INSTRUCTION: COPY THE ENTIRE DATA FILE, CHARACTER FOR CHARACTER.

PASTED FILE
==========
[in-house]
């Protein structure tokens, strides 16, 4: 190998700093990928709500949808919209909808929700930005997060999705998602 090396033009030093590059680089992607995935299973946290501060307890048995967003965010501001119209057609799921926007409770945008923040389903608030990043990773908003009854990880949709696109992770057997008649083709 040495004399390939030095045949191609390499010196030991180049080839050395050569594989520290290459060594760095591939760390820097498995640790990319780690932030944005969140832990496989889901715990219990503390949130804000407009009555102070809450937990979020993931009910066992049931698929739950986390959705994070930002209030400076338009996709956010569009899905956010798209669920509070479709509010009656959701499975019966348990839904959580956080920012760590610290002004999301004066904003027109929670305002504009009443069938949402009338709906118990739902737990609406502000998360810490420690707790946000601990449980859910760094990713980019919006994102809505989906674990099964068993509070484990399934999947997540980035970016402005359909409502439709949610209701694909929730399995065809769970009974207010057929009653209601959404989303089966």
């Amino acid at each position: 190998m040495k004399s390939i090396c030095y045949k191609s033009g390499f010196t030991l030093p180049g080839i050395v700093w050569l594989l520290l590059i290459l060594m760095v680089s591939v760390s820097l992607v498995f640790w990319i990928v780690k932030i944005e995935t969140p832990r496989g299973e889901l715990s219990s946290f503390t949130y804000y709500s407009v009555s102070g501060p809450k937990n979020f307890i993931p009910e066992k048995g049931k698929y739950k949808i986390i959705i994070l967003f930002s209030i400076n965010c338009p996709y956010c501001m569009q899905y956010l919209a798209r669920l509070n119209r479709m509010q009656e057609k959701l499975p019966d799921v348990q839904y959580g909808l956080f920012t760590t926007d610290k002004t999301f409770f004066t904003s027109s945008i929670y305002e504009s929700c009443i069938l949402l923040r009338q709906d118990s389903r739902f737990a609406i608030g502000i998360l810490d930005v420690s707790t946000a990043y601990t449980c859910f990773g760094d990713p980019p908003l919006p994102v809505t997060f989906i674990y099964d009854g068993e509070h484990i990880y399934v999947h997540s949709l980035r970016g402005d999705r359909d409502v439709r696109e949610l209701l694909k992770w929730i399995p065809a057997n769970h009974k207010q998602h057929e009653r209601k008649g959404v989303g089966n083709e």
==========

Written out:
[in-house]
């Protein structure tokens, strides 16, 4: 190998700093990928709500949808919209909808929700930005997060999705998602 090396033009030093590059680089992607995935299973946290501060307890048995967003965010501001119209057609799921926007409770945008923040389903608030990043990773908003009854990880949709696109992770057997008649083709 040495004399390939030095045949191609390499010196030991180049080839050395050569594989520290290459060594760095591939760390820097498995640790990319780690932030944005969140832990496989889901715990219990503390949130804000407009009555102070809450937990979020993931009910066992049931698929739950986390959705994070930002209030400076338009996709956010569009899905956010798209669920509070479709509010009656959701499975019966348990839904959580956080920012760590610290002004999301004066904003027109929670305002504009009443069938949402009338709906118990739902737990609406502000998360810490420690707790946000601990449980859910760094990713980019919006994102809505989906674990099964068993509070484990399934999947997540980035970016402005359909409502439709949610209701694909929730399995065809769970009974207010057929009653209601959404989303089966």
């Amino acid at each position: 190998m040495k004399s390939i090396c030095y045949k191609s033009g390499f010196t030991l030093p180049g080839i050395v700093w050569l594989l520290l590059i290459l060594m760095v680089s591939v760390s820097l992607v498995f640790w990319i990928v780690k932030i944005e995935t969140p832990r496989g299973e889901l715990s219990s946290f503390t949130y804000y709500s407009v009555s102070g501060p809450k937990n979020f307890i993931p009910e066992k048995g049931k698929y739950k949808i986390i959705i994070l967003f930002s209030i400076n965010c338009p996709y956010c501001m569009q899905y956010l919209a798209r669920l509070n119209r479709m509010q009656e057609k959701l499975p019966d799921v348990q839904y959580g909808l956080f920012t760590t926007d610290k002004t999301f409770f004066t904003s027109s945008i929670y305002e504009s929700c009443i069938l949402l923040r009338q709906d118990s389903r739902f737990a609406i608030g502000i998360l810490d930005v420690s707790t946000a990043y601990t449980c859910f990773g760094d990713p980019p908003l919006p994102v809505t997060f989906i674990y099964d009854g068993e509070h484990i990880y399934v999947h997540s949709l980035r970016g402005d999705r359909d409502v439709r696109e949610l209701l694909k992770w929730i399995p065809a057997n769970h009974k207010q998602h057929e009653r209601k008649g959404v989303g089966n083709e």